CONCEPTS

What is the working class?

We explain to you what the working class is and how was the emergence of this social class. Characteristics of the working class. Marxism.

  1. What is the working class?

Since the Industrial Revolution (1760-1840), it is called the working class, working class or simply proletariat to the social class that provides society with the labor force for production, construction and manufacturing , receiving in return an economic consideration ( salary ), without becoming the owners of the means of production in which they work.

The name working class comes from its equivalent in English, working class , and began to be used since the nineteenth century, but acquired its sociological and political importance from the studies of Carlos Marx and Federico Engels, founders of a social critical theory of capitalism that today is known as Marxism, and that is of enormous importance for the political and social movements of the left, such as communism , socialism and anarchism .

It is a term that distinguishes itself from the bourgeoisie or capitalist class , who are the owners of the means of production and who, according to Marxist logic , exploit workers to accumulate surplus value or surplus production, without having to exercise productive work themselves.

The proletariat also distinguishes itself, however, from crafts, as artisans possess the means of production of the objects they manufacture, such as their tools and workshops.

  1. How did the working class come about?

The origin of the working class is linked to the Industrial Revolution and the origins of capitalism , when the Western world made a leap towards industrialization and mass manufacturing of consumer products , leaving behind the agrarian model of the Middle Ages .

The city became the center of world production, and the old servants gave way to employees, as the money and not the lineage became the main engine of society .

Consequently, the class devoid of means of production such as factories, industries or businesses , offered the new ruling classes, which were no longer the aristocracies and landowners, but the industrial bourgeoisie, their labor force for the mass production of goods elaborated that society all required, as textile factories and craft workshops required specialized workers to produce more in less time in exchange for money. There is the birth of the working class.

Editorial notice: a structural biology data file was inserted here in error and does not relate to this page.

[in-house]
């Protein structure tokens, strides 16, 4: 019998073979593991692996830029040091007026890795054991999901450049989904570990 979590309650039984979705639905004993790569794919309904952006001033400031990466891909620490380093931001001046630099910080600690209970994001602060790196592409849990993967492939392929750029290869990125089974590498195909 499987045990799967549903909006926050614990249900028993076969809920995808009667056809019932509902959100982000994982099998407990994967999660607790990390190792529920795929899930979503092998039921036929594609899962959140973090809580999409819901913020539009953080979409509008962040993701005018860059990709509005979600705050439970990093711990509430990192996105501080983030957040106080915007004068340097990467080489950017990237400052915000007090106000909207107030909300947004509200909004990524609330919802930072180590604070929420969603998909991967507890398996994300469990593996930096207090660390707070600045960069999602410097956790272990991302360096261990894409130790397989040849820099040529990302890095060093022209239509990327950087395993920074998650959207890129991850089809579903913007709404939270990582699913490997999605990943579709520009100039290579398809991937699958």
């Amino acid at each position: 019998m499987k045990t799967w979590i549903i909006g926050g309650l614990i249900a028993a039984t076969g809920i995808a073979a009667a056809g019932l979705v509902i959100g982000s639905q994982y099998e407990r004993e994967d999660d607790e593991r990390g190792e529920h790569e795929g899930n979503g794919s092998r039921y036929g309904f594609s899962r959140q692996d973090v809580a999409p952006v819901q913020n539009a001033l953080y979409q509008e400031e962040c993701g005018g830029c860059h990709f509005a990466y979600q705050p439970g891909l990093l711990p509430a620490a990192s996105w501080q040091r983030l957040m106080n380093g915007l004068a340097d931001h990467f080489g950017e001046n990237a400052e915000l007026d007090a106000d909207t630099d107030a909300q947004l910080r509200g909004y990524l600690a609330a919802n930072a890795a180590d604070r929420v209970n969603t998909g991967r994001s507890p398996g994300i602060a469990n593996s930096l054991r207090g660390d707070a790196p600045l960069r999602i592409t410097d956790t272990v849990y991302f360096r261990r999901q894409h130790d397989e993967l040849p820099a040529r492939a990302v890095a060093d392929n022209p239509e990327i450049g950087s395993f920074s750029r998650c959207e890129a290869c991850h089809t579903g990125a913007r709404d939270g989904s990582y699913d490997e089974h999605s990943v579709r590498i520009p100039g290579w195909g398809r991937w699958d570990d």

1. Characteristics of the working class

Working class
The working class receives a stipend or salary in exchange for their work.

The essential characteristics of the working class are, by way of summary:

  • It only has its workforce to offer the productive apparatus.
  • They constitute the weakest productive sector of capitalist society, and the most abundant.
  • In capitalism they do not control the means of production (the bourgeoisie does), only in communism or socialism.
  • They receive a stipend or salary in exchange for their work, with which they can consume, including the same products they produced with their effort.
  1. The working class according to Marx and Engels

The proletariat is defined in the Communist Manifesto of Marx and Engels as “… the kind of modern wage workers who, deprived of their own means of production, are forced to sell their labor power in order to exist.”

This means that, according to Marxism, workers are exploited by the bourgeoisie , which makes them work much more than necessary for their own maintenance, paying them for hours worked but remaining all the fruit of their effort, which then sells them to a major cost of what it took to produce it. This surplus is known as surplus value .

Marx and Engels theorized in this regard that the situation of oppression would not change until the proletariat controlled the means of production , which went directly against the interests of the bourgeoisie, thus making these two social classes antagonistic by nature.

The only way, then, for the proletariat to triumph and impose a society without social classes would be through the Revolution and the establishment of the dictatorship of the proletariat : a regime of government in which the entire population was working and the advantages were abolished. as private property or the so-called exploitation of man by man.

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